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Bush Gets a Facelift

The buzz about the Bush Science Center undergoing a renovation is true: aft er the spring 2012 semester, the renovation of the building will start, incorporating new ideas and features for which many faculty members have been waiting for many years.

At face value, this would seem like a straightforward affair: renovate a bit and move on. However, behind the scenes, there has been an extensive amount of work as members of the science departments met with those planning the renovation. The faculty are especially excited about it as the renovation of Bush will enable the integration of the three departments currently occupying a respective floor of Bush: physics, biology and computer science.

Instead of separating the three science departments into the three levels within the building, the plan is to mesh the types of sciences across the floors, allowing for the creative combinations to make classes that incorporate more than one type of science.

This was confirmed by Professor of Physics Thomas Moore, who is involved in talks concerning the renovation. According to Dr. Moore, the floors were initially separated into three departments because that is how it was in the 1960s. “We don’t do science like in ’68,” said Moore.

The architectural designs were straight from the 60s, which until now have never been altered and the science departments have adapted to hold courses in the area.

A large concern about the structural design of the building to be rectified is the fact that there are no windows except on the third floor. “Who would build a building with no windows?” remarked Moore.

The basement floor of Bush will also be put to extended use for labs and classes. Instead of confining secretaries of each department to their respective floors, a main office area will also be added for further integration of the departments.

Dr. Moore has stated that the Bush Auditorium and Bush 120 will remain intact, while the rest of the walls will be taken down and the building rebuilt. In addition, an atrium featuring a glass wall facing the Annie Russell Theatre from the north will be added.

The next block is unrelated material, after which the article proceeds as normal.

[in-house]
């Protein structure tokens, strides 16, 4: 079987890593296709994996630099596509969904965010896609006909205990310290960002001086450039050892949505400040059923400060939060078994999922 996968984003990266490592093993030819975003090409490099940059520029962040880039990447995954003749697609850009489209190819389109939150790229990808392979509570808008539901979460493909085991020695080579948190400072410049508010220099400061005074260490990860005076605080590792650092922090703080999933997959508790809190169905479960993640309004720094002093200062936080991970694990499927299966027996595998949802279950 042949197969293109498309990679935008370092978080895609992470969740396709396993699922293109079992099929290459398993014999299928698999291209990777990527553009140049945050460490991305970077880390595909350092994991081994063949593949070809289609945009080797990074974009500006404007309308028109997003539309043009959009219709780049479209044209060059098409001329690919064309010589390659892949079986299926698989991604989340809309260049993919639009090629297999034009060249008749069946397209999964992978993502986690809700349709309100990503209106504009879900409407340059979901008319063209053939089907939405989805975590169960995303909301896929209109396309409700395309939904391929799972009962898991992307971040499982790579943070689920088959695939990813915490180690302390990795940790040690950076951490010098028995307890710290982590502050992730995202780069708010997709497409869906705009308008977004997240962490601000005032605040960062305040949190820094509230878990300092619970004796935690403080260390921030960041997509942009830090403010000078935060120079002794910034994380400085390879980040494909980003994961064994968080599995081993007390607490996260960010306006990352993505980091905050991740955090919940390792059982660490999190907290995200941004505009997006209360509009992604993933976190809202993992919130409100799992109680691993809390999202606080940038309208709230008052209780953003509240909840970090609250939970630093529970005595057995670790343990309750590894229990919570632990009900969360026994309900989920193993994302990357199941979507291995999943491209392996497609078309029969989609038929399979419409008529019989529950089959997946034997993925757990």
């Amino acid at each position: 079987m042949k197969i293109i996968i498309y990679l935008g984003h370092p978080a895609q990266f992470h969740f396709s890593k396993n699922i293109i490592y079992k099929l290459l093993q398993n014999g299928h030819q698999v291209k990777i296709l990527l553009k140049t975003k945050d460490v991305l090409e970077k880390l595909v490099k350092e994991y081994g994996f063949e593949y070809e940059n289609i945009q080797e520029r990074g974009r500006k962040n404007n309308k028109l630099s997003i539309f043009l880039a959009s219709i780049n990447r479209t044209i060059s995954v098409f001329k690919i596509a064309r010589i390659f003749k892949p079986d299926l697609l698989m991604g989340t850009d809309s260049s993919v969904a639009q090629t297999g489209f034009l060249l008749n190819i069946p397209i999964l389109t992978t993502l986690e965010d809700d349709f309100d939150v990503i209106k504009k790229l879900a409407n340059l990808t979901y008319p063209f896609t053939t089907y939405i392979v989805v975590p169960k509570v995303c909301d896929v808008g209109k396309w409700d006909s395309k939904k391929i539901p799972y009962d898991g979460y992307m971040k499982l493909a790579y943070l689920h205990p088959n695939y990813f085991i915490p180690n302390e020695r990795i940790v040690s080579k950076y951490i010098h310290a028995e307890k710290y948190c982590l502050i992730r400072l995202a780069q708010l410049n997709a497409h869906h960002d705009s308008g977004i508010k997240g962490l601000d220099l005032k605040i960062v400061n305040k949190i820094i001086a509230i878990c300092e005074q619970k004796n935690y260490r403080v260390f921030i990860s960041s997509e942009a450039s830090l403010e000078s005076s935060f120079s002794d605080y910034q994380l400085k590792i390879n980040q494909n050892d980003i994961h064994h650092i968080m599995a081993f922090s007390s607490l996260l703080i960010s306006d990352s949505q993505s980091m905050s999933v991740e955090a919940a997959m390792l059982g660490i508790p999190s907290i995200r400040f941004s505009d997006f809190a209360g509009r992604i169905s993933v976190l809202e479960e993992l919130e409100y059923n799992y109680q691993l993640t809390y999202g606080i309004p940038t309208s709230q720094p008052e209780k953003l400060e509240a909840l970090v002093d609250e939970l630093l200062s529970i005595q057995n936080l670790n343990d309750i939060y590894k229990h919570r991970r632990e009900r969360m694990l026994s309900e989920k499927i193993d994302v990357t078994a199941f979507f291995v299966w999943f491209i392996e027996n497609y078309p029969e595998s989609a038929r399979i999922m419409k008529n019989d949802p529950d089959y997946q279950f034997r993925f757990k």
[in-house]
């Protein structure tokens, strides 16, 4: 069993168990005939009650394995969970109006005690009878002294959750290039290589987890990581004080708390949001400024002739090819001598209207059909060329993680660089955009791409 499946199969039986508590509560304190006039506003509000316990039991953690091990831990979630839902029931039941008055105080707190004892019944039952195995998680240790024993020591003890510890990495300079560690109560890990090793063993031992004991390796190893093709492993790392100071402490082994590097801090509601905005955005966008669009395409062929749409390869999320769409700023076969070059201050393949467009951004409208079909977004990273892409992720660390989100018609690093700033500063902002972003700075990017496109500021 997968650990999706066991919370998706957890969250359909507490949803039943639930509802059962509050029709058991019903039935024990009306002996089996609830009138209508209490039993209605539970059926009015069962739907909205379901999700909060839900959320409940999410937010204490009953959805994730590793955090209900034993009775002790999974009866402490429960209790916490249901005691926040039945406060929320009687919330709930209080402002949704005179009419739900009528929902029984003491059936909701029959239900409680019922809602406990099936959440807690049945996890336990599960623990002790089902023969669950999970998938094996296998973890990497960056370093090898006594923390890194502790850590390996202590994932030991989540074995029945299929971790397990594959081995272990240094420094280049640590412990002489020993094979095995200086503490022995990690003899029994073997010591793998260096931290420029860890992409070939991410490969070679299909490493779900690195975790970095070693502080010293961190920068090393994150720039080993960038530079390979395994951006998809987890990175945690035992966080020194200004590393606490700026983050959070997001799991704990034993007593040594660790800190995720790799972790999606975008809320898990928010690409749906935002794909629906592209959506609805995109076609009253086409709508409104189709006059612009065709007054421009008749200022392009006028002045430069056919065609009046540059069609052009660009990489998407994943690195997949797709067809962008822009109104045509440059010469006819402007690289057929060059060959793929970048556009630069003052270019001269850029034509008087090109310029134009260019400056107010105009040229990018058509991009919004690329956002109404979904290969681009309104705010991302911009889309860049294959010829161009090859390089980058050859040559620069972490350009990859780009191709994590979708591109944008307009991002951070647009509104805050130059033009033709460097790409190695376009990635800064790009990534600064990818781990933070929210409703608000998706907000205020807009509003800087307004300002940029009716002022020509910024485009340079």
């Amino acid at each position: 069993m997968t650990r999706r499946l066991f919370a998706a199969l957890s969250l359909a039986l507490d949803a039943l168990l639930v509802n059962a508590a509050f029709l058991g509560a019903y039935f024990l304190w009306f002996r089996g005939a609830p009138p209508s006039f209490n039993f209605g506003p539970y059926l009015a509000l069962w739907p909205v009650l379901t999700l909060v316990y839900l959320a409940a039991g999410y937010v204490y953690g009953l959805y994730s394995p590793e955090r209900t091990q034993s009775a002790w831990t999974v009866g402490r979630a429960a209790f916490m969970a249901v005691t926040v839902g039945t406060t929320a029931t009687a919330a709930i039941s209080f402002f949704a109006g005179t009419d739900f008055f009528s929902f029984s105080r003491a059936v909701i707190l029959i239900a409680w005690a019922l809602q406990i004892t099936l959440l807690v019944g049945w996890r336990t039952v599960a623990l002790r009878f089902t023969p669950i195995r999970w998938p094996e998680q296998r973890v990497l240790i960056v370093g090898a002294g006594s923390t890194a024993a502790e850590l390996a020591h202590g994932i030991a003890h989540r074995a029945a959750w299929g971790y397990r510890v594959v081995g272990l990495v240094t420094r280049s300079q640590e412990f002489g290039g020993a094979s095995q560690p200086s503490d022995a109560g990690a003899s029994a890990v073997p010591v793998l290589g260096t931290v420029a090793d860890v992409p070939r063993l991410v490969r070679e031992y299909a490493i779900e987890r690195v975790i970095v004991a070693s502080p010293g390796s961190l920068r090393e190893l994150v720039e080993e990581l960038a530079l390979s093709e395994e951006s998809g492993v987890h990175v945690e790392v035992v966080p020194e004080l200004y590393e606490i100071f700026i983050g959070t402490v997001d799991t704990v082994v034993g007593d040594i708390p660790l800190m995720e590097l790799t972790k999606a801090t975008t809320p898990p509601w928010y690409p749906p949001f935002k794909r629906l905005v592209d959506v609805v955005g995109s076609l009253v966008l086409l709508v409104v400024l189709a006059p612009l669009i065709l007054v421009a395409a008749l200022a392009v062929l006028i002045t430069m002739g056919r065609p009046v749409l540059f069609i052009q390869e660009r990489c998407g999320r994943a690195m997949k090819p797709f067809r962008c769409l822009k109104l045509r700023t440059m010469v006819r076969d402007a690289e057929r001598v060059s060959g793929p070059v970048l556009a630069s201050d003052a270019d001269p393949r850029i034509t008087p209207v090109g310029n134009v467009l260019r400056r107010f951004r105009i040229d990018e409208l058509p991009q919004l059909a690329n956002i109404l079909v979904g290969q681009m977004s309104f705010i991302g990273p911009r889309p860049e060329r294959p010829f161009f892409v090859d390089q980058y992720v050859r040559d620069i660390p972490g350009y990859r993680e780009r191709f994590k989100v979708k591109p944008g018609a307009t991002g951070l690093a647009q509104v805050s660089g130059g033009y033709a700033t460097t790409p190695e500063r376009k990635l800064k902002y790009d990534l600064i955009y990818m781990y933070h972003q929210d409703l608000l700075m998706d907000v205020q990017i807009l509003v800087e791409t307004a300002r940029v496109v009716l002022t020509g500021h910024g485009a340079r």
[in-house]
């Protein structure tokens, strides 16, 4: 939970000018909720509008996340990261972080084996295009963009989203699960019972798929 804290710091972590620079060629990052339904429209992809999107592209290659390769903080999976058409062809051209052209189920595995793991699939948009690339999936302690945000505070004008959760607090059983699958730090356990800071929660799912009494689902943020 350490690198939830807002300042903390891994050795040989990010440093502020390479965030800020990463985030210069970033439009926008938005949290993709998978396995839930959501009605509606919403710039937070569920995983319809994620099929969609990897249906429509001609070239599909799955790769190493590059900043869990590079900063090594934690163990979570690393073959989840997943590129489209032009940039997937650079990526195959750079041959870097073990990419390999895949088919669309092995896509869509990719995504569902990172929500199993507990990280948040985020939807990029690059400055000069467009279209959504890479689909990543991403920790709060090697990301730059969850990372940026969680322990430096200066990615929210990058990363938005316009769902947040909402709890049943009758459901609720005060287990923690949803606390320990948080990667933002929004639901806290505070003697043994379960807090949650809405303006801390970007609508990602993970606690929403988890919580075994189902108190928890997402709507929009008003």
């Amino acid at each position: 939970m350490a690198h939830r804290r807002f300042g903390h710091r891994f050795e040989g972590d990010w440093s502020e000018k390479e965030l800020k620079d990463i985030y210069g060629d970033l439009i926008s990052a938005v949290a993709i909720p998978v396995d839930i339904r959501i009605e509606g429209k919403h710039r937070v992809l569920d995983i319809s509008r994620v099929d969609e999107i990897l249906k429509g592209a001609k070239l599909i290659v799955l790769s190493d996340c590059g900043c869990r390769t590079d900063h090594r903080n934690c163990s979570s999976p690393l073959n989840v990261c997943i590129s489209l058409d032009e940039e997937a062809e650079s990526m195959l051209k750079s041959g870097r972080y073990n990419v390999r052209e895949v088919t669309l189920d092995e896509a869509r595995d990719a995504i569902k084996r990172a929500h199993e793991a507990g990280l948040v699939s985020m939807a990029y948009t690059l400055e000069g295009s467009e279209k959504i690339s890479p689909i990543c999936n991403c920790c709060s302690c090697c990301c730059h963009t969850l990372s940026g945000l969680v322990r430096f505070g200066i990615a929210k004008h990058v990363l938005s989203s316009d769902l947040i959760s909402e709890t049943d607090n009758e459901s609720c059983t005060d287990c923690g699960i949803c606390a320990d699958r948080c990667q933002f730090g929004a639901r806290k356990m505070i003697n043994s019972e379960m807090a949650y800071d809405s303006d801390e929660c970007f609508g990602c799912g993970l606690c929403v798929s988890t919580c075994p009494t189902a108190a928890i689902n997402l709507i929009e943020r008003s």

The atrium will allow the science building to not only feature more classes, but also space for meetings and the arts. According to Moore, the renovated Bush building will be designed as the “crown jewel” of Rollins in which the campus could gather as a centerfold or forum. Various forms of art could be presented in the atrium and the auditorium with poetry readings being suggested as one possible use of the space.

Before the actual renovation can commence, the staff and the contents of the current Bush building will proceed to move into outer classrooms, including portable laboratory spaces. Labs present a more immediate problem during renovation than classes, which are easier to relocate.

The relocation will occur spring semester 2012, and the year that follows will be spent renovating the entire building, beginning with the construction of the atrium. The move back into the brand new Bush will take place during the 2013-2014 school year.

Sentiment toward the renovation ranged from excited to apathetic (for those leaving Rollins before the completion) to those concerned about the issue regarding the amount of labs provided during the renovation period. However, the majority can agree that it is something that has been long overdue and a great deal of good will come of it as a result. Dr. Moore stated, “We’ve been waiting for it for 30 years.”

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